2021 Robert E. Dickenson Scholarship recipients
Jump to a featured scholar:
- Casey Adkins, Ecology, Evolution, and Conservation Biology, Ph.D.
- Mona Farnisa, Interdisciplinary Environmental Sciences, M.S.
- Weylin Gilbert, Environmental Sciences, Ph.D.
- Mia Goldman, Natural Resources and Environmental Science, M.S.
- Elizabeth Jennings, Biochemistry, Ph.D.
- Nathan Jero, Animal & Rangeland Science, M.S.
- Arielle Koshkin, Graduate Program of Hydrologic Science, M.S.
- Tara McKinnon, Graduate Program of Hydrologic Science, Ph.D.
- Elise Pletcher, Ecology Evolution & Conservation Biology, Ph.D.
- Kayleigh Robichaux, Biochemistry, Ph.D.
- Keenan Seto, Natural Resources and Environmental Science, M.S.
- Jack Tarricone, Graduate Program of Hydrologic Science, Ph.D.
- Anna Tatarko, Ecology, Evolution, and Conservation Biology, Ph.D.
- Casey White, Animal and Rangeland Science, M.S.
- Spencer Whitman, Graduate Program of Hydrologic Science, Ph.D.
- Russell Godkin, Animal and Rangeland Science, M.S.
- Jack Griffin, Chemical Engineering, Ph.D.
- Emily Medina, Biochemistry, Ph.D.
- Ciara Sheets, Ecology, Evolution and Conservation Biology, M.S.
- Chrystle Weigand, Biochemistry, Ph.D.
Casey Adkins, Ecology, Evolution, and Conservation Biology, Ph.D.
Casey Adkins is a Ph.D. student studying how environmental, genomic, and gastrointestinal microbiome variables influence individual herbivores' ability to consume, digest, and excrete toxic plant secondary compounds. Understanding how these mechanisms influence individuals allow for the inference of inter- and intraspecific population interactions. Interactions like competition and evolutionary forces such as gene flow and selection impact the ecological and evolutionary trajectories of species. Casey graduated with her master's degree in biology at the Missouri State University then joined Dr. Marjorie Matocq's lab for her doctoral degree. In her spare time, she enjoys reading, hiking, camping, and gardening.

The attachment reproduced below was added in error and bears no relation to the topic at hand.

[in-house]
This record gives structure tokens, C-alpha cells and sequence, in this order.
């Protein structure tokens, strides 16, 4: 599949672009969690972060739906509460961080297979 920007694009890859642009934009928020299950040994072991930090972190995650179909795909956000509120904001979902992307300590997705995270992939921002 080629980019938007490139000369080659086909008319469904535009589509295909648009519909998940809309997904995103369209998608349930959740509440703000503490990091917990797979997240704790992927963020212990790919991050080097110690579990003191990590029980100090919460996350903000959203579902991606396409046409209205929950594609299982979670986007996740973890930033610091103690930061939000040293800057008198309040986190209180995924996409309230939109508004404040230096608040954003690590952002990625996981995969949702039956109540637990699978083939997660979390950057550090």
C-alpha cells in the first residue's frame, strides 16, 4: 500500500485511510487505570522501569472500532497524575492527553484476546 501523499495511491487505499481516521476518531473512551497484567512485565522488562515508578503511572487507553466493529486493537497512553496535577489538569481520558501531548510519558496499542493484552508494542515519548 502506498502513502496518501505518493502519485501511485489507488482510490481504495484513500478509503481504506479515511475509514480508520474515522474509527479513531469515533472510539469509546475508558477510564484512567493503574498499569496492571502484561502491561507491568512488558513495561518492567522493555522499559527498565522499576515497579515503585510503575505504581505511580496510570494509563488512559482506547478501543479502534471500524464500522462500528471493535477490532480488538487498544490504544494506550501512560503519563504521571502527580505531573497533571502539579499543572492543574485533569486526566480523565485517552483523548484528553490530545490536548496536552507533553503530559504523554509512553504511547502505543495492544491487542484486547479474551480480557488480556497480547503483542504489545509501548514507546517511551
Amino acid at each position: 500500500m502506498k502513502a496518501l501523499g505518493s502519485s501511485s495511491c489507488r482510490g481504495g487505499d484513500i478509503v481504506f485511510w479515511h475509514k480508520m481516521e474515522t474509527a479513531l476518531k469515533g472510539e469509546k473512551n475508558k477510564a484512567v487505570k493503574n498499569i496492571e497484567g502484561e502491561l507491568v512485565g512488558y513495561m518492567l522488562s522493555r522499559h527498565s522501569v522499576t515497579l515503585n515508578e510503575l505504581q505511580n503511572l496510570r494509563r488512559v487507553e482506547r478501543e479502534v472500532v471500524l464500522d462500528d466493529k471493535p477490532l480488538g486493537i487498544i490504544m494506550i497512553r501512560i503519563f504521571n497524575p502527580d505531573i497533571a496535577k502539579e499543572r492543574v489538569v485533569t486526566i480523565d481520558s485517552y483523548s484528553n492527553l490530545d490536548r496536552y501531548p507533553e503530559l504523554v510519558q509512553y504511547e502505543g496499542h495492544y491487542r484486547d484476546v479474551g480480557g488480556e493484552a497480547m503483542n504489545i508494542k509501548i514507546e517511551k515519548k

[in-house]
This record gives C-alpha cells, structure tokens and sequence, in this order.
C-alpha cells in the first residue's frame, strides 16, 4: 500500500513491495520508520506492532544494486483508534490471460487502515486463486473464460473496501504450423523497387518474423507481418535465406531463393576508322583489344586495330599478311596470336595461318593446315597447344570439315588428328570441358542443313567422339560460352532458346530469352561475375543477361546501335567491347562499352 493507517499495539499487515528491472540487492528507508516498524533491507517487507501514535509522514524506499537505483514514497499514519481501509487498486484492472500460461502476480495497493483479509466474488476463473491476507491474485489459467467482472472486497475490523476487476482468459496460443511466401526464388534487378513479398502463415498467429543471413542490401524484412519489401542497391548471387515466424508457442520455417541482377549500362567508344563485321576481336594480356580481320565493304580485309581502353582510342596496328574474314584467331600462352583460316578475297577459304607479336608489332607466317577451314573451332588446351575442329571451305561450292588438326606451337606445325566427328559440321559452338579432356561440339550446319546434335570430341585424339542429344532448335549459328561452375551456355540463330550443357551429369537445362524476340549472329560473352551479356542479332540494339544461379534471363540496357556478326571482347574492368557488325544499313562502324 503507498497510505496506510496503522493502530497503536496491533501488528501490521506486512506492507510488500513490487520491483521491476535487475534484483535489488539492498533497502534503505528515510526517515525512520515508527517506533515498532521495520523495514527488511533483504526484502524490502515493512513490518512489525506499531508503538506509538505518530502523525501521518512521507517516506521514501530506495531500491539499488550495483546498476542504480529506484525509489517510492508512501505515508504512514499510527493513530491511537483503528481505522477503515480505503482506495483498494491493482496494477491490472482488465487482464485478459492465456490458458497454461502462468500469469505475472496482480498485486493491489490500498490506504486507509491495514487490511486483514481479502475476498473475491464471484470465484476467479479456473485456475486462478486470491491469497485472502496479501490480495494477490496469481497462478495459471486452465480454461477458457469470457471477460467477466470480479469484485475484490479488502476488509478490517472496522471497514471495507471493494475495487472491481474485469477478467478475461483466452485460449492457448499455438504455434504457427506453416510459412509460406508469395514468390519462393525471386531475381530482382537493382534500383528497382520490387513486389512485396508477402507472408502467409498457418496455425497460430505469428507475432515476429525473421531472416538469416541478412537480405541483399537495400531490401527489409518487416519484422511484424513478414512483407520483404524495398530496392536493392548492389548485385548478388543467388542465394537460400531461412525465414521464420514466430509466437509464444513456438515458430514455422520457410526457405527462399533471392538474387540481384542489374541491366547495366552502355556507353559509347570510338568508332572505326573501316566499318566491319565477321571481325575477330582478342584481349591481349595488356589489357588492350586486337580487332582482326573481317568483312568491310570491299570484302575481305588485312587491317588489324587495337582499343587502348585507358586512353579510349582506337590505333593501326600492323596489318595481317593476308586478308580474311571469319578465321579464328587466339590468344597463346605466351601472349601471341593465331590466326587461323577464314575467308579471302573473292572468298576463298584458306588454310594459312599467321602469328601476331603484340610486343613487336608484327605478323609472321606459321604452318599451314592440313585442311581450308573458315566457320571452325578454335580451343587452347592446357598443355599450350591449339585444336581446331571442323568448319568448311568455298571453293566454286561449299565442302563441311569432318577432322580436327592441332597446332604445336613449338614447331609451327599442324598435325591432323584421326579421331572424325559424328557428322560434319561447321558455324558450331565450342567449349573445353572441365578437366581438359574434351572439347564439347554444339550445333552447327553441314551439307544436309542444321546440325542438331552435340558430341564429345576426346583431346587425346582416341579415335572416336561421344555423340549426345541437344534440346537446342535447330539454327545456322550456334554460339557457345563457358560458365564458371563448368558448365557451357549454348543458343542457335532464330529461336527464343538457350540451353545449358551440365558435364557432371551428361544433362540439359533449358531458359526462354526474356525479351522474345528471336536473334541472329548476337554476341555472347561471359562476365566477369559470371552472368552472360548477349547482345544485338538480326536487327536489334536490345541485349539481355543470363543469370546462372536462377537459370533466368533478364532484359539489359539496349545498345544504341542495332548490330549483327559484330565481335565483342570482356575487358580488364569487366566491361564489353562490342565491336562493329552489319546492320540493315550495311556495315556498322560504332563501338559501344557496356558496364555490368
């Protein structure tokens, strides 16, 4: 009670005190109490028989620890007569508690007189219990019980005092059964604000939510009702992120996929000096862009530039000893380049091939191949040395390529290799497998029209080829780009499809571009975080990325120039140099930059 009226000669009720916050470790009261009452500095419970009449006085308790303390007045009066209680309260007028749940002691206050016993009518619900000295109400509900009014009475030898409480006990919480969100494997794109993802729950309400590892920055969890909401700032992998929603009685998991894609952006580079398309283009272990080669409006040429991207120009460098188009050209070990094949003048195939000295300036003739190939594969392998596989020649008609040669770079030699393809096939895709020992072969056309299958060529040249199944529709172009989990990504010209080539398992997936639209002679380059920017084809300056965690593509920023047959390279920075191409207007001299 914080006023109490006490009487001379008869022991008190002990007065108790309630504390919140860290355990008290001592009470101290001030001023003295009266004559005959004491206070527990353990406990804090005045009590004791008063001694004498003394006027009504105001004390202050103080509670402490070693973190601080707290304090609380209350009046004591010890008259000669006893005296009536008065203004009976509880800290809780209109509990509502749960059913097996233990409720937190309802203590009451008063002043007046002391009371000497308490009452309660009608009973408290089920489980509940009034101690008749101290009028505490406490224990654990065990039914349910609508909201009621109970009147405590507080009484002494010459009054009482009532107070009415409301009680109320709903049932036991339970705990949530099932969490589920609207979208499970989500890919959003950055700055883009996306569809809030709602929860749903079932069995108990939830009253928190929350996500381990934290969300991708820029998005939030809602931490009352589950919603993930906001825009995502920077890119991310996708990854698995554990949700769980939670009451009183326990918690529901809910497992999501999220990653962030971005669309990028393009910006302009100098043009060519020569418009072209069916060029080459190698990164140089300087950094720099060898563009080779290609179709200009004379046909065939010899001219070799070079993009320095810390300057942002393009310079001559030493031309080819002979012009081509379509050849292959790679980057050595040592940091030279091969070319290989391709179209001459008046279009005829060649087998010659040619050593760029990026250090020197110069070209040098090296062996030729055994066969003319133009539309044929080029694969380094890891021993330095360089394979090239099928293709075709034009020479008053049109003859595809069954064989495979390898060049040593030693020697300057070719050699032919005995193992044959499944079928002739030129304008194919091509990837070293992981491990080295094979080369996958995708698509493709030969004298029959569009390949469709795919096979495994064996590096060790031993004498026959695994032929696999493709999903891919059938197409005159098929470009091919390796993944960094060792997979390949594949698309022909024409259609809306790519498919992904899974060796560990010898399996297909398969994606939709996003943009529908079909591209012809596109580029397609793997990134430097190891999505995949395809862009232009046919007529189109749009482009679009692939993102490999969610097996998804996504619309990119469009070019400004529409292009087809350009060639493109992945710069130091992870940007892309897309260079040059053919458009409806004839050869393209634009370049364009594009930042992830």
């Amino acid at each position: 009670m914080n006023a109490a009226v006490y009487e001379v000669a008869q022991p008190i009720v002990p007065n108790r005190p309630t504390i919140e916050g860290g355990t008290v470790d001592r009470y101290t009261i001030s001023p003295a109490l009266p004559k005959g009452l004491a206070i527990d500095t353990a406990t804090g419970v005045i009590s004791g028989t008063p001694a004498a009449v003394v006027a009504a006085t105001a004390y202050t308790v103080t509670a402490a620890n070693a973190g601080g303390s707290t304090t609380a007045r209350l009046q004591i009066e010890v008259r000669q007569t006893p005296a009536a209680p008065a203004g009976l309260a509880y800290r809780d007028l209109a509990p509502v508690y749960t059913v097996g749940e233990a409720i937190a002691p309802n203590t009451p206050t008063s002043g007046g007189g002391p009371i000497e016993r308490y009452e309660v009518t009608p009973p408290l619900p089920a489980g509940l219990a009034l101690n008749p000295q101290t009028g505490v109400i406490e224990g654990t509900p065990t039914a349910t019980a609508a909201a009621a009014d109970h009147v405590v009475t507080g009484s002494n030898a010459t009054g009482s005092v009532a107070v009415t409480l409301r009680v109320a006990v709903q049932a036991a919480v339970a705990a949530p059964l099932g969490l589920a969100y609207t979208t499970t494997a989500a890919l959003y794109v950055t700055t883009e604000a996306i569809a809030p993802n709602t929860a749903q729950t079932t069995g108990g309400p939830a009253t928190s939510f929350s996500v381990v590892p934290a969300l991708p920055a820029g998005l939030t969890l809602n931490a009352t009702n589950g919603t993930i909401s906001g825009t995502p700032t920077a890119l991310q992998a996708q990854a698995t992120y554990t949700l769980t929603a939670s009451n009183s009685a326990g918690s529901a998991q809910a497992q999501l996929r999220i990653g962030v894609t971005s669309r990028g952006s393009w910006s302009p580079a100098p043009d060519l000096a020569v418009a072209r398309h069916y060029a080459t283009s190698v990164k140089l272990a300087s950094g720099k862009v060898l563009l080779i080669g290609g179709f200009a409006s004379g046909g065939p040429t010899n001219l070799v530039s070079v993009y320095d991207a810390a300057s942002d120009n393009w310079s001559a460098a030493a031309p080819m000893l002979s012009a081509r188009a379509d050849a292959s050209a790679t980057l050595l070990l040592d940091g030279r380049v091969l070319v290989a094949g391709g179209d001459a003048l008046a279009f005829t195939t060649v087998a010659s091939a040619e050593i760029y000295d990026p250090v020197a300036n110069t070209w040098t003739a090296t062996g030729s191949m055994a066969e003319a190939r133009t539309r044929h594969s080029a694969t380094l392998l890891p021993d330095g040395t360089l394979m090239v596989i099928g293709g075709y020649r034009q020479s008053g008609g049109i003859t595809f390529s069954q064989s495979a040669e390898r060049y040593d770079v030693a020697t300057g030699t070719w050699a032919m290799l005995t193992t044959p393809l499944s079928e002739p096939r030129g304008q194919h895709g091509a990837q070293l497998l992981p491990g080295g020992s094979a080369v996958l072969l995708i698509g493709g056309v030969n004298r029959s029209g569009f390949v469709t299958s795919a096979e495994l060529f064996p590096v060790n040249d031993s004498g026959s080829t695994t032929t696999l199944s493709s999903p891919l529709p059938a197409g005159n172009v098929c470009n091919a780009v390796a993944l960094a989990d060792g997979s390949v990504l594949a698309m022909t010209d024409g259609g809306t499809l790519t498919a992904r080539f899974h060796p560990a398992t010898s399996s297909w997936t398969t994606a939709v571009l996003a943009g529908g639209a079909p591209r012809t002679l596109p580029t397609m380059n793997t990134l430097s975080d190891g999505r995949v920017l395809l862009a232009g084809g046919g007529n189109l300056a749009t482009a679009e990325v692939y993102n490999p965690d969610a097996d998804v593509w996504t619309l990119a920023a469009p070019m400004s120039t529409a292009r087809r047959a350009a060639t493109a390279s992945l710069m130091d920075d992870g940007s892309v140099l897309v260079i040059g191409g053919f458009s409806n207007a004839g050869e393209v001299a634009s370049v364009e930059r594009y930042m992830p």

Mona Farnisa, Interdisciplinary Environmental Sciences, M.S.
Mona is a second-year master's student in the Sustainable Horticulture Lab. She researches field- and greenhouse-grown industrial hemp, aiming to understand how varying nitrogen fertilization levels influence hemp development, flowering time, and cannabinoid content. Her research involves analyzing for CBD and THC in hemp flowers during the flowering stage and post-harvest and tracking the development of these compounds among different hemp varieties. She is also investigating whether nitrogen deficiencies can be identified through the use of non-destructive chlorophyll leaf sensors. With her research, Mona hopes to assist hemp farmers in identifying optimal harvest time - when maximum CBD is reached while staying below the federal THC limit of 0.3%.